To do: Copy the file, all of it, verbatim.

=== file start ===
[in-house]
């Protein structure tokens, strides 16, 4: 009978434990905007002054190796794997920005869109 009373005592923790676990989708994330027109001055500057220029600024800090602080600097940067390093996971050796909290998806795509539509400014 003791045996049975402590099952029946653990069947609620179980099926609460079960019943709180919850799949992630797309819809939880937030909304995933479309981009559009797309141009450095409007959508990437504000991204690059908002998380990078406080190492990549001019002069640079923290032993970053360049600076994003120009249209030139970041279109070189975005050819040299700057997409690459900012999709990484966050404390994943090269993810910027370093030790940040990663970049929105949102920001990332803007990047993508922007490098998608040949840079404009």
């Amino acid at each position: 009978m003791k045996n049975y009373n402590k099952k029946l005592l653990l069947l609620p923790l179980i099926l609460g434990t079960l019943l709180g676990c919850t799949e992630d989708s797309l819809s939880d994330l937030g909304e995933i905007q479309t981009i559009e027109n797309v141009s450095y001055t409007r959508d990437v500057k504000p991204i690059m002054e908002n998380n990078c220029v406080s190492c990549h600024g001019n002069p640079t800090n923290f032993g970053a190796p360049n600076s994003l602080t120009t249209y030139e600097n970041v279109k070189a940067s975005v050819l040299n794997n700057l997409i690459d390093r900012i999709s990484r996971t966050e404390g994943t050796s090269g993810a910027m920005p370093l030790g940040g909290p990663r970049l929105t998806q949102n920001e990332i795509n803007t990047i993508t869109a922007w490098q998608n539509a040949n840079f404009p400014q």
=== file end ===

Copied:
[in-house]
């Protein structure tokens, strides 16, 4: 009978434990905007002054190796794997920005869109 009373005592923790676990989708994330027109001055500057220029600024800090602080600097940067390093996971050796909290998806795509539509400014 003791045996049975402590099952029946653990069947609620179980099926609460079960019943709180919850799949992630797309819809939880937030909304995933479309981009559009797309141009450095409007959508990437504000991204690059908002998380990078406080190492990549001019002069640079923290032993970053360049600076994003120009249209030139970041279109070189975005050819040299700057997409690459900012999709990484966050404390994943090269993810910027370093030790940040990663970049929105949102920001990332803007990047993508922007490098998608040949840079404009």
């Amino acid at each position: 009978m003791k045996n049975y009373n402590k099952k029946l005592l653990l069947l609620p923790l179980i099926l609460g434990t079960l019943l709180g676990c919850t799949e992630d989708s797309l819809s939880d994330l937030g909304e995933i905007q479309t981009i559009e027109n797309v141009s450095y001055t409007r959508d990437v500057k504000p991204i690059m002054e908002n998380n990078c220029v406080s190492c990549h600024g001019n002069p640079t800090n923290f032993g970053a190796p360049n600076s994003l602080t120009t249209y030139e600097n970041v279109k070189a940067s975005v050819l040299n794997n700057l997409i690459d390093r900012i999709s990484r996971t966050e404390g994943t050796s090269g993810a910027m920005p370093l030790g940040g909290p990663r970049l929105t998806q949102n920001e990332i795509n803007t990047i993508t869109a922007w490098q998608n539509a040949n840079f404009p400014q």